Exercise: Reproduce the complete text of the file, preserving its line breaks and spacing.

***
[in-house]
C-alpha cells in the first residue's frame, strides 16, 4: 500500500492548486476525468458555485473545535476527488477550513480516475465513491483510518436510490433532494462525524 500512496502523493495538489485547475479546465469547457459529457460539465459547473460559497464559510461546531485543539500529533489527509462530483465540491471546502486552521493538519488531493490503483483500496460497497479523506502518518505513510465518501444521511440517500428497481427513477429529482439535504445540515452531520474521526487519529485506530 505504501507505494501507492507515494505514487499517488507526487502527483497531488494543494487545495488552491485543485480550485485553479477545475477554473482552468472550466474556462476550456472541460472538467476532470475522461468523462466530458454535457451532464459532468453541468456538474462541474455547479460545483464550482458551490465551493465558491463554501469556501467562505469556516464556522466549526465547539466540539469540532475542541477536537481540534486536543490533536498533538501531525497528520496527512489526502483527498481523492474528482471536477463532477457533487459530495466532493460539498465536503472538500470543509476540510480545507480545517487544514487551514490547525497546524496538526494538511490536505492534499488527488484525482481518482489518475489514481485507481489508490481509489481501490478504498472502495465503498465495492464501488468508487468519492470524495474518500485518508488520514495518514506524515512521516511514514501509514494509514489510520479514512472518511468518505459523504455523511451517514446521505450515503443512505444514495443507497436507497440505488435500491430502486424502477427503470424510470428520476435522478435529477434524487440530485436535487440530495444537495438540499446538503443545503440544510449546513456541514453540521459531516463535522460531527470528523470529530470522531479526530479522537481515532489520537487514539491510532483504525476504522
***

[in-house]
C-alpha cells in the first residue's frame, strides 16, 4: 500500500492548486476525468458555485473545535476527488477550513480516475465513491483510518436510490433532494462525524 500512496502523493495538489485547475479546465469547457459529457460539465459547473460559497464559510461546531485543539500529533489527509462530483465540491471546502486552521493538519488531493490503483483500496460497497479523506502518518505513510465518501444521511440517500428497481427513477429529482439535504445540515452531520474521526487519529485506530 505504501507505494501507492507515494505514487499517488507526487502527483497531488494543494487545495488552491485543485480550485485553479477545475477554473482552468472550466474556462476550456472541460472538467476532470475522461468523462466530458454535457451532464459532468453541468456538474462541474455547479460545483464550482458551490465551493465558491463554501469556501467562505469556516464556522466549526465547539466540539469540532475542541477536537481540534486536543490533536498533538501531525497528520496527512489526502483527498481523492474528482471536477463532477457533487459530495466532493460539498465536503472538500470543509476540510480545507480545517487544514487551514490547525497546524496538526494538511490536505492534499488527488484525482481518482489518475489514481485507481489508490481509489481501490478504498472502495465503498465495492464501488468508487468519492470524495474518500485518508488520514495518514506524515512521516511514514501509514494509514489510520479514512472518511468518505459523504455523511451517514446521505450515503443512505444514495443507497436507497440505488435500491430502486424502477427503470424510470428520476435522478435529477434524487440530485436535487440530495444537495438540499446538503443545503440544510449546513456541514453540521459531516463535522460531527470528523470529530470522531479526530479522537481515532489520537487514539491510532483504525476504522